Everyday the enigma codes were encrypted using a new day key these keys were distributed to all the German operators to tell them how to set up their machines at the start of each message. For even greater security the operators would use the day key to encrypt a message key then both the receiving and the transmitting operators would set their machines to the message and then encrypt the message as normal. However in order to avoid any radio transmitting mistakes they had to send the message key twice.
The message key consisted of three letters these letters represented the starting letters on each scrambler.
How it was done
The main reason that it was impossible to simply try every possible starting combination and see which one worked was the plug board the plug board consisted of 6 cables which swapped 6 pairs of letters around and because there are several million ways in which 12 out of 26 letters can be swapped round checking them all was impossible.
What the English needed was something that would be different for every scrambler setting but would be un affected by swapping letters round. So used the fact that the Germans repeated their message keys. They knew that the 1st and the 4th letters of each message was the same in the plaintext as were the 2nd and the 5th and the 3rd and the 6th. From this they could work out that a certain letter, which might be encrypted as A, and three letters later the same letter might be encrypted as E. Then they could make tables showing what certain encrypted letters became three letters later; with enough messages complete tables could be made.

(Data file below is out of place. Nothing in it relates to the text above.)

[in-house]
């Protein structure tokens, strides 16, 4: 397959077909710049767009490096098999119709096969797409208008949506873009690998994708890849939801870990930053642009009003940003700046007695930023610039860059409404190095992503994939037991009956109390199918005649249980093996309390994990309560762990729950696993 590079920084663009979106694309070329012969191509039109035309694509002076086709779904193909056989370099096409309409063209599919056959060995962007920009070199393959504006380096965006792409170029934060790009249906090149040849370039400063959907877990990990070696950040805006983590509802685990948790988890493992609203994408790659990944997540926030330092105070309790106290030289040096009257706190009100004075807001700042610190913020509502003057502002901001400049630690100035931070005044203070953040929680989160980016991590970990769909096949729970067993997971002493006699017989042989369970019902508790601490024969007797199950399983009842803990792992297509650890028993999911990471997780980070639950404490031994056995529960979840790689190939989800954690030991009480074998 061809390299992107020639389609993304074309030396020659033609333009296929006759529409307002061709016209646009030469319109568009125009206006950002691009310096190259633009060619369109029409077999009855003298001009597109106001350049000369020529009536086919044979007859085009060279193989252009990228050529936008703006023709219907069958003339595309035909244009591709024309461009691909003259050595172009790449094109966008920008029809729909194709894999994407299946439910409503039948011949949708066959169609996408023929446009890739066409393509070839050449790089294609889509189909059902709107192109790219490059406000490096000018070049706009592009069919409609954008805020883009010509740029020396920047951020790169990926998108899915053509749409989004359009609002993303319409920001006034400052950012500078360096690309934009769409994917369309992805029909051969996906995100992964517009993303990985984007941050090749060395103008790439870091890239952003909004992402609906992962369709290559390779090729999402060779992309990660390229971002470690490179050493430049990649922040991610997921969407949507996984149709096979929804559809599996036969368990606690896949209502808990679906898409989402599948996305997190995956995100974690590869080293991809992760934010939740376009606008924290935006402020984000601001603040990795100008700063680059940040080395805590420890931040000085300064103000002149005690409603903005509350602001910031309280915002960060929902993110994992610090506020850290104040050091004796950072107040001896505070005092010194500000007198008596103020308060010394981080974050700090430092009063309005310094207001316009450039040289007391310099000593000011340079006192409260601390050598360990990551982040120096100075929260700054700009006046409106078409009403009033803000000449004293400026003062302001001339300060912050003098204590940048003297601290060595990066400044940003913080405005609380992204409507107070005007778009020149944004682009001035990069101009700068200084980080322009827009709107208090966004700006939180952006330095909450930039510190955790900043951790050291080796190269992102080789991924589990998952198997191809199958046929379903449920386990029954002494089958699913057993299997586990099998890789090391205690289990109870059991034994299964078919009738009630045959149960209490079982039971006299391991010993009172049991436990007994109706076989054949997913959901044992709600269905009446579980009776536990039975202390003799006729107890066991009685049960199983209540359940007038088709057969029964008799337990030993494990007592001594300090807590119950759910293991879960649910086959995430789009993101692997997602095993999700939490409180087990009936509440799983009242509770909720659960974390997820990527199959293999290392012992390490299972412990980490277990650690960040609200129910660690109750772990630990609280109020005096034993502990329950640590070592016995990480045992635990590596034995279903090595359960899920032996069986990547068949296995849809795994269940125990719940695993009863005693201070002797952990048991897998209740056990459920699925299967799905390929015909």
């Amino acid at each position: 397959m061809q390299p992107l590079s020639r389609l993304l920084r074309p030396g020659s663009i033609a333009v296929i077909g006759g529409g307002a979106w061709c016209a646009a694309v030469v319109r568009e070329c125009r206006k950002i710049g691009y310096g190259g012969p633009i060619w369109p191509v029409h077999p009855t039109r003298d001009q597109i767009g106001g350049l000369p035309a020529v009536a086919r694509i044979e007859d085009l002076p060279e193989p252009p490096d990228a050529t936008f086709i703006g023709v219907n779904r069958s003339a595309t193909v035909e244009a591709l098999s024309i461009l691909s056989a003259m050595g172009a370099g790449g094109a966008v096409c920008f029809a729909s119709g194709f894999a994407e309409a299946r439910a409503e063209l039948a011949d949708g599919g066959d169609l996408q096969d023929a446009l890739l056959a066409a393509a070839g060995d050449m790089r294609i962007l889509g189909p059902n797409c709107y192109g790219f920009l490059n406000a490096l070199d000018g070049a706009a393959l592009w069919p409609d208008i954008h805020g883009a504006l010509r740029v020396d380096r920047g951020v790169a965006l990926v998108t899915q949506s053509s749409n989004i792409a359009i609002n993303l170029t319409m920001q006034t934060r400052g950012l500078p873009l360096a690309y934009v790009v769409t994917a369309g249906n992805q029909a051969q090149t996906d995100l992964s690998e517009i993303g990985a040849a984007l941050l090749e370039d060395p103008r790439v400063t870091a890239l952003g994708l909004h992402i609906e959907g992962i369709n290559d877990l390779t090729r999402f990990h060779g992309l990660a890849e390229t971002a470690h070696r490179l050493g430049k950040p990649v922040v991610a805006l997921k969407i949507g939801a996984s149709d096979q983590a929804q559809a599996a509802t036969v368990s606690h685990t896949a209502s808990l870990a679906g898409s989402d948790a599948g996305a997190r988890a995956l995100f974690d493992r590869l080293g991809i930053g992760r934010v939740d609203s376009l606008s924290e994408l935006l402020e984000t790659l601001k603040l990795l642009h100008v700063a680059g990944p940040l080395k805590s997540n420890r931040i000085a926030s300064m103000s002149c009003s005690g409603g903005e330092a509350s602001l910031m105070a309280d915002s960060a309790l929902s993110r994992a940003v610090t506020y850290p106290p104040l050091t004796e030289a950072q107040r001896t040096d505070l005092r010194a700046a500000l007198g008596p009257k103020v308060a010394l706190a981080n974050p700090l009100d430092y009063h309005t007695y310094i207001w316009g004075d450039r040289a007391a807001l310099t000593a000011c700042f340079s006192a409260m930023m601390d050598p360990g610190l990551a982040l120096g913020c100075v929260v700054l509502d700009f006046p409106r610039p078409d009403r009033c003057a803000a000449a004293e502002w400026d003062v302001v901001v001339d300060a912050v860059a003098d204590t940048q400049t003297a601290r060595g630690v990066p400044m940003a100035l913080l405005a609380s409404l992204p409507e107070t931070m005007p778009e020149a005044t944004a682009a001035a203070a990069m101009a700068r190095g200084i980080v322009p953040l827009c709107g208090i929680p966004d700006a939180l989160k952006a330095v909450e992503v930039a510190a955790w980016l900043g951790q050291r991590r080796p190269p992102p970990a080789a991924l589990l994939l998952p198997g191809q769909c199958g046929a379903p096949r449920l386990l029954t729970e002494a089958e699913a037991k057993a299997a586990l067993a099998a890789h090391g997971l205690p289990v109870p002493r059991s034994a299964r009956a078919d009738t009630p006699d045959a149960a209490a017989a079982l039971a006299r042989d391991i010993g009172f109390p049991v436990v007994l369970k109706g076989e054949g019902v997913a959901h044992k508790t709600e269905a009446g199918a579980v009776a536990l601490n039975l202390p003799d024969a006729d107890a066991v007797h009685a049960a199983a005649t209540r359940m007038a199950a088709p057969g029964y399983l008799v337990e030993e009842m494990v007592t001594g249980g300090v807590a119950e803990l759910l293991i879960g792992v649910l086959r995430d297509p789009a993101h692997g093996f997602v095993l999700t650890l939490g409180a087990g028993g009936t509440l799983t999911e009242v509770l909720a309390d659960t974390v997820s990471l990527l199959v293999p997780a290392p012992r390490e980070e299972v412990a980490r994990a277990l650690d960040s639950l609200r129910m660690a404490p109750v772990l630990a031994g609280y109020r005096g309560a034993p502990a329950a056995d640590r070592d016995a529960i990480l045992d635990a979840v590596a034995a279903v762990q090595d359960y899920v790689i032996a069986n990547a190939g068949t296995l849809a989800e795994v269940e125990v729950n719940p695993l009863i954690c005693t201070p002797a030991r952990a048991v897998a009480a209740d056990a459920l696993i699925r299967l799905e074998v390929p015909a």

A B C D E F G H I J K L M O N P Q R S T U V W X Y Z
E D W T R Q Y U I O P A S F G H L Z J X K C V M B N
From a table such as this you can construct chains of letters in this case you would start at A go down to E go to E on the top line down to R and so on.
AERZNGYBDTXMSJOFQLA 18 links
CWVC 3 links
For every scrambler setting the number and length of the chains was different and they were unaffected by swapping letters round so all the English had to do was compile a book of all the scrambler settings and the corresponding chains and then just work out the chain lengths everyday and look up the scrambler settings for that day. Once they knew the day key they could work out the plug board settings with comparative ease by looking for phrases that made sense when a pair of letters was swapped for example.
Allive in Belrin
Arrive in Berlin
with the R and the L swapped round. Once the plug board settings had been guessed all the messages that day could be deciphered and at midnight the process would start again.